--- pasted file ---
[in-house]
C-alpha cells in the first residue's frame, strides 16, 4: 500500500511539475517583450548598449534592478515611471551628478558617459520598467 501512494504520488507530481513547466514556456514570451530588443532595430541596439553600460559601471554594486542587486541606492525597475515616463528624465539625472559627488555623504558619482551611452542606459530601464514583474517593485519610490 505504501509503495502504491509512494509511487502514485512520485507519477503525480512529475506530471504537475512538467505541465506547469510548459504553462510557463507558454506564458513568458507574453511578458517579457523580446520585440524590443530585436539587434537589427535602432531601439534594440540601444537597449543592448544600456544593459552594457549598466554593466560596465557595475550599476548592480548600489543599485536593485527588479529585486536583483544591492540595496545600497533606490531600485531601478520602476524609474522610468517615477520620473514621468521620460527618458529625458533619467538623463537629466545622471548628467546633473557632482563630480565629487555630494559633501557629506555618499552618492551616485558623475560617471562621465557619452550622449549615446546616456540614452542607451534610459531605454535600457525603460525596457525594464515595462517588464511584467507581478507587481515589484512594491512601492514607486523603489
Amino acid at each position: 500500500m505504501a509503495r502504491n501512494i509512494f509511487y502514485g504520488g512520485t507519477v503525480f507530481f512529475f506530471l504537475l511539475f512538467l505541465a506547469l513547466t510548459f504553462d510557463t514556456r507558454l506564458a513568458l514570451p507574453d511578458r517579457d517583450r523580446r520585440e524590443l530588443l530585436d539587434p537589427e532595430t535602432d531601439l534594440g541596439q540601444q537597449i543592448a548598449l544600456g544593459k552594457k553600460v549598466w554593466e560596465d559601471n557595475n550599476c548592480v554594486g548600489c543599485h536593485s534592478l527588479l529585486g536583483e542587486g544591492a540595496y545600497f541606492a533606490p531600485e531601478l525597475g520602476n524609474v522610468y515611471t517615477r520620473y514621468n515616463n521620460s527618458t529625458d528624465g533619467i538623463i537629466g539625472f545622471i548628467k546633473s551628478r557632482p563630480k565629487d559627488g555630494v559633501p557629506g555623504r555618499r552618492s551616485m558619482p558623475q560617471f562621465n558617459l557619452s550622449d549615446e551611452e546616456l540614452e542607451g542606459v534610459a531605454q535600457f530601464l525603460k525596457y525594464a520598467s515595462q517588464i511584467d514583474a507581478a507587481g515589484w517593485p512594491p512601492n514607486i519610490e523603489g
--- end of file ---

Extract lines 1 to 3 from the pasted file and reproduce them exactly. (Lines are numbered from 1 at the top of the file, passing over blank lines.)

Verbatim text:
[in-house]
C-alpha cells in the first residue's frame, strides 16, 4: 500500500511539475517583450548598449534592478515611471551628478558617459520598467 501512494504520488507530481513547466514556456514570451530588443532595430541596439553600460559601471554594486542587486541606492525597475515616463528624465539625472559627488555623504558619482551611452542606459530601464514583474517593485519610490 505504501509503495502504491509512494509511487502514485512520485507519477503525480512529475506530471504537475512538467505541465506547469510548459504553462510557463507558454506564458513568458507574453511578458517579457523580446520585440524590443530585436539587434537589427535602432531601439534594440540601444537597449543592448544600456544593459552594457549598466554593466560596465557595475550599476548592480548600489543599485536593485527588479529585486536583483544591492540595496545600497533606490531600485531601478520602476524609474522610468517615477520620473514621468521620460527618458529625458533619467538623463537629466545622471548628467546633473557632482563630480565629487555630494559633501557629506555618499552618492551616485558623475560617471562621465557619452550622449549615446546616456540614452542607451534610459531605454535600457525603460525596457525594464515595462517588464511584467507581478507587481515589484512594491512601492514607486523603489
Amino acid at each position: 500500500m505504501a509503495r502504491n501512494i509512494f509511487y502514485g504520488g512520485t507519477v503525480f507530481f512529475f506530471l504537475l511539475f512538467l505541465a506547469l513547466t510548459f504553462d510557463t514556456r507558454l506564458a513568458l514570451p507574453d511578458r517579457d517583450r523580446r520585440e524590443l530588443l530585436d539587434p537589427e532595430t535602432d531601439l534594440g541596439q540601444q537597449i543592448a548598449l544600456g544593459k552594457k553600460v549598466w554593466e560596465d559601471n557595475n550599476c548592480v554594486g548600489c543599485h536593485s534592478l527588479l529585486g536583483e542587486g544591492a540595496y545600497f541606492a533606490p531600485e531601478l525597475g520602476n524609474v522610468y515611471t517615477r520620473y514621468n515616463n521620460s527618458t529625458d528624465g533619467i538623463i537629466g539625472f545622471i548628467k546633473s551628478r557632482p563630480k565629487d559627488g555630494v559633501p557629506g555623504r555618499r552618492s551616485m558619482p558623475q560617471f562621465n558617459l557619452s550622449d549615446e551611452e546616456l540614452e542607451g542606459v534610459a531605454q535600457f530601464l525603460k525596457y525594464a520598467s515595462q517588464i511584467d514583474a507581478a507587481g515589484w517593485p512594491p512601492n514607486i519610490e523603489g